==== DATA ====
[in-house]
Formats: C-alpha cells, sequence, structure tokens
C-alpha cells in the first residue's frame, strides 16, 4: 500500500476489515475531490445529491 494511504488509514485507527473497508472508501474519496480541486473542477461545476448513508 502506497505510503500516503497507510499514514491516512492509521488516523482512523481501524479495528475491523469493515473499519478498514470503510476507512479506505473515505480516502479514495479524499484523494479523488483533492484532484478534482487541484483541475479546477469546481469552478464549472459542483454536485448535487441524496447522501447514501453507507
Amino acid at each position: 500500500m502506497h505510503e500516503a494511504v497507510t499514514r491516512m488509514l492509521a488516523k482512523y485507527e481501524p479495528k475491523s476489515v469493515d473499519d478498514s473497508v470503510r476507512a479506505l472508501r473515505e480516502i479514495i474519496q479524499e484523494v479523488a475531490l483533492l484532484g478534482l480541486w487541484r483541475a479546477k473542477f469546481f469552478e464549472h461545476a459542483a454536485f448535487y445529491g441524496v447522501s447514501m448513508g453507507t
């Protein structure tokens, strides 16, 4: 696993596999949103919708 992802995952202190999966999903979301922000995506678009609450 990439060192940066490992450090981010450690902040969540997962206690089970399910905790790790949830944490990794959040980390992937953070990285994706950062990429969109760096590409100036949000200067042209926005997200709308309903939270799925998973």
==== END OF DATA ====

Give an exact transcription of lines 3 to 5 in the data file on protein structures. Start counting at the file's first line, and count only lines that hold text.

C-alpha cells in the first residue's frame, strides 16, 4: 500500500476489515475531490445529491 494511504488509514485507527473497508472508501474519496480541486473542477461545476448513508 502506497505510503500516503497507510499514514491516512492509521488516523482512523481501524479495528475491523469493515473499519478498514470503510476507512479506505473515505480516502479514495479524499484523494479523488483533492484532484478534482487541484483541475479546477469546481469552478464549472459542483454536485448535487441524496447522501447514501453507507
Amino acid at each position: 500500500m502506497h505510503e500516503a494511504v497507510t499514514r491516512m488509514l492509521a488516523k482512523y485507527e481501524p479495528k475491523s476489515v469493515d473499519d478498514s473497508v470503510r476507512a479506505l472508501r473515505e480516502i479514495i474519496q479524499e484523494v479523488a475531490l483533492l484532484g478534482l480541486w487541484r483541475a479546477k473542477f469546481f469552478e464549472h461545476a459542483a454536485f448535487y445529491g441524496v447522501s447514501m448513508g453507507t
């Protein structure tokens, strides 16, 4: 696993596999949103919708 992802995952202190999966999903979301922000995506678009609450 990439060192940066490992450090981010450690902040969540997962206690089970399910905790790790949830944490990794959040980390992937953070990285994706950062990429969109760096590409100036949000200067042209926005997200709308309903939270799925998973």